Following a Care Quality Commission (CQC) inspection of Bradford Teaching Hospitals’ Maternity services in January, the CQC has found improvements in our Maternity services and the care we provide to women and their babies.
This means that Bradford Royal Infirmary’s overall rating has improved from requires improvement to good – which is tremendous news and reflects the hard work, dedication and compassion of our staff.
The Trust also made significant improvements in the well-led standard for Maternity services – moving from inadequate to good.
Chief Nurse at the Trust, Karen Dawber, said:
I’m particularly proud that our leadership approach developed through our Outstanding Maternity Services initiative has been recognised as outstanding practice.
Even though our overall rating for Maternity services remains the same, as not all standards were looked at by the CQC on this visit, it has recognised all of the positive improvements we have made: our new purpose-built surgical theatres and our open and honest culture where we are continually learning to make improvements.
At a time when maternity services nationally are under close scrutiny, I’m very proud of the changes we have made and we are absolutely committed to continuing to make improvements to provide the very best care we can to our women and their families.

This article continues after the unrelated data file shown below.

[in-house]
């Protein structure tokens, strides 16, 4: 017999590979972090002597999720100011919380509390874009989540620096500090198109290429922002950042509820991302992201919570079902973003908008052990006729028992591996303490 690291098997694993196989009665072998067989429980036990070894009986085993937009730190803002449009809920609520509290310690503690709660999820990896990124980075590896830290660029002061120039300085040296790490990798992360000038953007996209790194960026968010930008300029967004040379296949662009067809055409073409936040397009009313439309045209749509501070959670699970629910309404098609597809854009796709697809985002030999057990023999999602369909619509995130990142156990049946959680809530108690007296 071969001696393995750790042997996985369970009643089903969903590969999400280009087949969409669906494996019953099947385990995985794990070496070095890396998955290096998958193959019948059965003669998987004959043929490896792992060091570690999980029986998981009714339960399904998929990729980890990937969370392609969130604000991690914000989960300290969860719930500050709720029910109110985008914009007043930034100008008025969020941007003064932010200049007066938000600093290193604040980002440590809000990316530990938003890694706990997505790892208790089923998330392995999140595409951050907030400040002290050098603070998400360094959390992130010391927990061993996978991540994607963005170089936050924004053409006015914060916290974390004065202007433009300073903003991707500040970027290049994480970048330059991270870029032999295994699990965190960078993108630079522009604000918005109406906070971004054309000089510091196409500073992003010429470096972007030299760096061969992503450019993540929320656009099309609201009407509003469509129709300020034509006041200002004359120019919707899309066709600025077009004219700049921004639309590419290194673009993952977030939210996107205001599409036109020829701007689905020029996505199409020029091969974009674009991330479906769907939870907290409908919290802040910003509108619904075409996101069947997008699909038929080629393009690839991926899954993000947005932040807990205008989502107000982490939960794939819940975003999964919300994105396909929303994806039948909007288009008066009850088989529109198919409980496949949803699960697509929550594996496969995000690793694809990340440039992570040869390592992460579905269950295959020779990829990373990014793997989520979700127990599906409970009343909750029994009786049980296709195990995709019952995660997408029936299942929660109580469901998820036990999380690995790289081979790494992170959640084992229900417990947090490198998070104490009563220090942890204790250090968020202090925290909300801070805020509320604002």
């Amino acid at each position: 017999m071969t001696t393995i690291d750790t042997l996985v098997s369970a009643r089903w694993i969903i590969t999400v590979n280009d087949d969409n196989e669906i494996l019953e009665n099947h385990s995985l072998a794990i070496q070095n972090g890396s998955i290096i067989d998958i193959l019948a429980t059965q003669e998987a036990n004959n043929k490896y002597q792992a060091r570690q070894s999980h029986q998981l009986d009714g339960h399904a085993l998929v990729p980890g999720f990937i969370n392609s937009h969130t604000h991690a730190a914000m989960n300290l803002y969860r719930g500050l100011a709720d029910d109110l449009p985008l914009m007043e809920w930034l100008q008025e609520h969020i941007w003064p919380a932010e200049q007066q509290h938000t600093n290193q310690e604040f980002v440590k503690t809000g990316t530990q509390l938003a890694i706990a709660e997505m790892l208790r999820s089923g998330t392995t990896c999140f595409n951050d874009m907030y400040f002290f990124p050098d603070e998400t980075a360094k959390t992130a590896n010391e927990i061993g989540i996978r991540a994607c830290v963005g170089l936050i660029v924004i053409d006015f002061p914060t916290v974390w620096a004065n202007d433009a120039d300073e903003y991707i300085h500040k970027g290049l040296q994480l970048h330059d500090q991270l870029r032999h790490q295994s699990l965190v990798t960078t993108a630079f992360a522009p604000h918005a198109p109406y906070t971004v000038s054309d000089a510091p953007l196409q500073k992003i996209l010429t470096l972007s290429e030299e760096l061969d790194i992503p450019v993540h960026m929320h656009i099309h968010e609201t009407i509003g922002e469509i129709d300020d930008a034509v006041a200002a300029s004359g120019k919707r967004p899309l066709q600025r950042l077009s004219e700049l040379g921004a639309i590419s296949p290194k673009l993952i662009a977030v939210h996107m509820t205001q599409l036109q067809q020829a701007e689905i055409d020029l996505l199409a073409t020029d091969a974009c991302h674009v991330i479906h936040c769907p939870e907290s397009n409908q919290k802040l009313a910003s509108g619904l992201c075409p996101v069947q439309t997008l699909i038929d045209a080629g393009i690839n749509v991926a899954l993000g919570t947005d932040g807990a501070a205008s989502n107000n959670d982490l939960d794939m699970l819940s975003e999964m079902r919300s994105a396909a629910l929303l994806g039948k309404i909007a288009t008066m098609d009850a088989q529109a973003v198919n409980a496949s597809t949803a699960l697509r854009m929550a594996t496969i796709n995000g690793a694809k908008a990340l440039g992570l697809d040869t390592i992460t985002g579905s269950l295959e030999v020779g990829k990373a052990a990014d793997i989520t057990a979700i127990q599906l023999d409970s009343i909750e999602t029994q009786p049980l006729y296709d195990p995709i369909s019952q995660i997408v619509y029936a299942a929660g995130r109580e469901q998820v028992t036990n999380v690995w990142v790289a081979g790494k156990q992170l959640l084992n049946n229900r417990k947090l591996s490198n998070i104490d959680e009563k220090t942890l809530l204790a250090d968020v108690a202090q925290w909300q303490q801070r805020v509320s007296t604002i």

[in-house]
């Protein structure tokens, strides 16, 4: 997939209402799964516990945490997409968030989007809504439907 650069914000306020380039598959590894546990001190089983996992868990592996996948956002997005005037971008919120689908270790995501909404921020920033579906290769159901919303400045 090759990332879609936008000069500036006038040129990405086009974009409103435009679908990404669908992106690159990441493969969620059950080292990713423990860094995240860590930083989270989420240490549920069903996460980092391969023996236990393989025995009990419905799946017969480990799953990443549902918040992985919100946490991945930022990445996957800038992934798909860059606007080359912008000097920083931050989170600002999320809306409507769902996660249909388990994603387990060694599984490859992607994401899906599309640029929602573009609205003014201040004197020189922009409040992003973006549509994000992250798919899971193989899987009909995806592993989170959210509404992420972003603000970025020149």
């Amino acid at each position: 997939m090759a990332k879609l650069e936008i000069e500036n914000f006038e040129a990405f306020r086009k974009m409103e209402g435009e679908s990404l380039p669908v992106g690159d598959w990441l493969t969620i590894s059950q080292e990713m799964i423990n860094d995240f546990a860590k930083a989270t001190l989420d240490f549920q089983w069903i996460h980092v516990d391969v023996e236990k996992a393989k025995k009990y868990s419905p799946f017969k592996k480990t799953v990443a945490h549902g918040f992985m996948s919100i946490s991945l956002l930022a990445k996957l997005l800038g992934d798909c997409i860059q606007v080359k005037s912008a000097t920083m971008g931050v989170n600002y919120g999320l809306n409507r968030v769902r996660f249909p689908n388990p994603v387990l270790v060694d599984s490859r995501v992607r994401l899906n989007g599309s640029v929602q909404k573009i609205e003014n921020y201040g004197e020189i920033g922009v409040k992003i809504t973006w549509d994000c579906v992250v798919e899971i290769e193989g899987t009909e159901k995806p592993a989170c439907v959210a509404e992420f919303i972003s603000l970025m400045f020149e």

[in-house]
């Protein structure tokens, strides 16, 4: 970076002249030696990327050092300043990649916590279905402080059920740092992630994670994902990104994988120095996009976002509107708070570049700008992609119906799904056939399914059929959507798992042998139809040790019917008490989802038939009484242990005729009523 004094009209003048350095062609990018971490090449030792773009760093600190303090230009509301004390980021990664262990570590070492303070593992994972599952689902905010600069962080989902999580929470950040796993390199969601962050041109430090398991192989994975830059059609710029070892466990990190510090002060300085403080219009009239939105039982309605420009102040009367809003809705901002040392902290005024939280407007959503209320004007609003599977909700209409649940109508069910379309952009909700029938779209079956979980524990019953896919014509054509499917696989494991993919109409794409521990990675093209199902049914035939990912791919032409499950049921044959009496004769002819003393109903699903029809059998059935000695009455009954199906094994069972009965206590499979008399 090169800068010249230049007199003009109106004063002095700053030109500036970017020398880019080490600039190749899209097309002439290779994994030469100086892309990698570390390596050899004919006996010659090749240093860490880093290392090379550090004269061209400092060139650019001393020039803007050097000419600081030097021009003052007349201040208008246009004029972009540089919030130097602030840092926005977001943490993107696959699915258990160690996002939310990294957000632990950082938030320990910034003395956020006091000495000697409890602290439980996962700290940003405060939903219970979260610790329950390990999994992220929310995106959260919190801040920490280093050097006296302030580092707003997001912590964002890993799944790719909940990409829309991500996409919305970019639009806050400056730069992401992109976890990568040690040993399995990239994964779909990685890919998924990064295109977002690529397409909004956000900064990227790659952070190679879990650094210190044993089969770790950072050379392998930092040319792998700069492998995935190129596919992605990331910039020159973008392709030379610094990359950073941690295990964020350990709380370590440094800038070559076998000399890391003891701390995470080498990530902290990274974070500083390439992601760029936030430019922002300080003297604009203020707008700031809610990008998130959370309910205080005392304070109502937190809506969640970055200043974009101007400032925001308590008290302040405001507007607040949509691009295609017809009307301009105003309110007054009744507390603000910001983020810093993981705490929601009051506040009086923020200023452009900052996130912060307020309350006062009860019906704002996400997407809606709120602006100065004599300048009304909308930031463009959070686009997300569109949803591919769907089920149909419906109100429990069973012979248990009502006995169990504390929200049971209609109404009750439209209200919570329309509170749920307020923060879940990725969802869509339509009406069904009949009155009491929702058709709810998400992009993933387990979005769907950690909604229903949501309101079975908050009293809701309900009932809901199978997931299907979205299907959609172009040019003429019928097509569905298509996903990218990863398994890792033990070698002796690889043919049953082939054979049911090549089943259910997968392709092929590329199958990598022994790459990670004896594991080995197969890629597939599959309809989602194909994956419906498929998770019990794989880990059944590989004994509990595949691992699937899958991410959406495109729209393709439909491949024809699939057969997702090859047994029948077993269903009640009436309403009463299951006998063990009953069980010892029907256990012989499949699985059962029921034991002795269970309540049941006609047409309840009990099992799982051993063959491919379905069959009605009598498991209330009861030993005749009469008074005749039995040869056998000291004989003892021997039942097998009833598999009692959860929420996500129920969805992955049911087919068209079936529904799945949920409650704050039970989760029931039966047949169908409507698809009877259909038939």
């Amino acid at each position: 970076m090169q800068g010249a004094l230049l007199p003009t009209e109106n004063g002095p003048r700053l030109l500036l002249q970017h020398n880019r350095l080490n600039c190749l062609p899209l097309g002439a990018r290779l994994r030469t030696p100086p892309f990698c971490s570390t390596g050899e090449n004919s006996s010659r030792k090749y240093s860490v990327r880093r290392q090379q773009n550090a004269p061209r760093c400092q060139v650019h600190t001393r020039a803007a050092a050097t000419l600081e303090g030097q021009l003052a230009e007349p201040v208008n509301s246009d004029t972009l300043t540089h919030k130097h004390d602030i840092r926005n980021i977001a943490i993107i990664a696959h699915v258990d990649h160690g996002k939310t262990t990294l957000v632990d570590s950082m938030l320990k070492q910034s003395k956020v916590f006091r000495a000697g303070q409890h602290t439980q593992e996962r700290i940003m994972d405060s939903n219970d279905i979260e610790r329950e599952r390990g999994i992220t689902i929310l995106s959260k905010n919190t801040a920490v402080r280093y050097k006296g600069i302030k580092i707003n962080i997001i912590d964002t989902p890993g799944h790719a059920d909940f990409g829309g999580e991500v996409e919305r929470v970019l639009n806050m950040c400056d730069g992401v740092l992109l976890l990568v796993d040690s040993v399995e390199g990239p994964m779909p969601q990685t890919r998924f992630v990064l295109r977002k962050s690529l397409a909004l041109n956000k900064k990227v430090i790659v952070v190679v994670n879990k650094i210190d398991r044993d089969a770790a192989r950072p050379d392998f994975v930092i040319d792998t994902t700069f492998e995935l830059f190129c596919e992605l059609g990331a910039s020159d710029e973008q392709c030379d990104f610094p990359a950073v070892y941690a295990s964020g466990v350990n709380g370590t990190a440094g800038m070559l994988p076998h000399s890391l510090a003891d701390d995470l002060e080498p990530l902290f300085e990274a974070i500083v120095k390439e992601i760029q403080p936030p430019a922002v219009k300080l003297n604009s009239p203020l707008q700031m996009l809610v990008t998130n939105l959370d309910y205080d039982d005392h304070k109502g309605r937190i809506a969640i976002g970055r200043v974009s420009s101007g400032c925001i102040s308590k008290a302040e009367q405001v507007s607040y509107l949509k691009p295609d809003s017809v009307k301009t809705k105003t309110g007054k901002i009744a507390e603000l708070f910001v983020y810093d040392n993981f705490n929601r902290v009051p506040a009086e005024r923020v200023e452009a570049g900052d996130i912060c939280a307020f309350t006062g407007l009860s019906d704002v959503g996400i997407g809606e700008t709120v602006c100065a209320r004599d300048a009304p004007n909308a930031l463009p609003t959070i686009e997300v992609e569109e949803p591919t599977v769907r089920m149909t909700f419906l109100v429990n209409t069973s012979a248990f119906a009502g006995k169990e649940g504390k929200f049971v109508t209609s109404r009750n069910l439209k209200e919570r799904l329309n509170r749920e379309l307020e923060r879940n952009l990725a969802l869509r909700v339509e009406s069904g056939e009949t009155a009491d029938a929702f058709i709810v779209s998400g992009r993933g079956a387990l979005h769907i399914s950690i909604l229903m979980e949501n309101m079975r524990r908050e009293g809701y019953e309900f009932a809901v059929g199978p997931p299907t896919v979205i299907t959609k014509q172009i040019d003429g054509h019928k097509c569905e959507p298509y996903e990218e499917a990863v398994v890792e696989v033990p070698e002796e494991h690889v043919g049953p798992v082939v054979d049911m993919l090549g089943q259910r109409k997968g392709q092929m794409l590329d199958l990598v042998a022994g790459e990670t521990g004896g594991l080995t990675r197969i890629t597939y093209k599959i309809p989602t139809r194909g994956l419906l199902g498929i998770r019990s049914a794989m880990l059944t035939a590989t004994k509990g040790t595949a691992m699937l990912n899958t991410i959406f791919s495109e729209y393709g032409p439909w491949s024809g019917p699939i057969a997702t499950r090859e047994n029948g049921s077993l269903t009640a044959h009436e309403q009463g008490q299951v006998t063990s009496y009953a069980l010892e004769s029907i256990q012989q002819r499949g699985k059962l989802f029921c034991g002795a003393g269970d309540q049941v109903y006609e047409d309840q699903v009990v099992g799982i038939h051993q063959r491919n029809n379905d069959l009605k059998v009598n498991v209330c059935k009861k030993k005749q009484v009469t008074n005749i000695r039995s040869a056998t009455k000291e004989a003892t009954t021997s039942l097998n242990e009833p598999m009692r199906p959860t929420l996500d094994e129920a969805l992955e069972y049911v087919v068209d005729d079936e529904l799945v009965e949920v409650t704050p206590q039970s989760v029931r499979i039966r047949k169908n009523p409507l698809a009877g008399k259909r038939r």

Inspectors found the following:
- Leaders ran services well using reliable information systems and supported staff to develop their skills.
- Staff felt respected, supported and valued. They were focused on the needs of women and people receiving care. Staff were clear about their roles and accountabilities.
- Staff worked well together for the benefit of women and people using the service.
- The service investigated incidents and shared learning with staff.
Carolyn Jenkinson, CQC’s deputy director of secondary and specialist healthcare, said:
When we visited maternity services at Bradford Royal Infirmary, we found significant improvements in leadership since our previous inspection. We were pleased to see that leaders were focused on managing priorities the service faced and making changes to benefit women and people in its care.
For example, there were new surgical theatres which had been purpose built and designed to ensure the best possible environment for people using maternity services. Additionally, there was an open culture where people, their families and staff felt they could raise concerns without fear.
The full report has published on the CQC’s website today.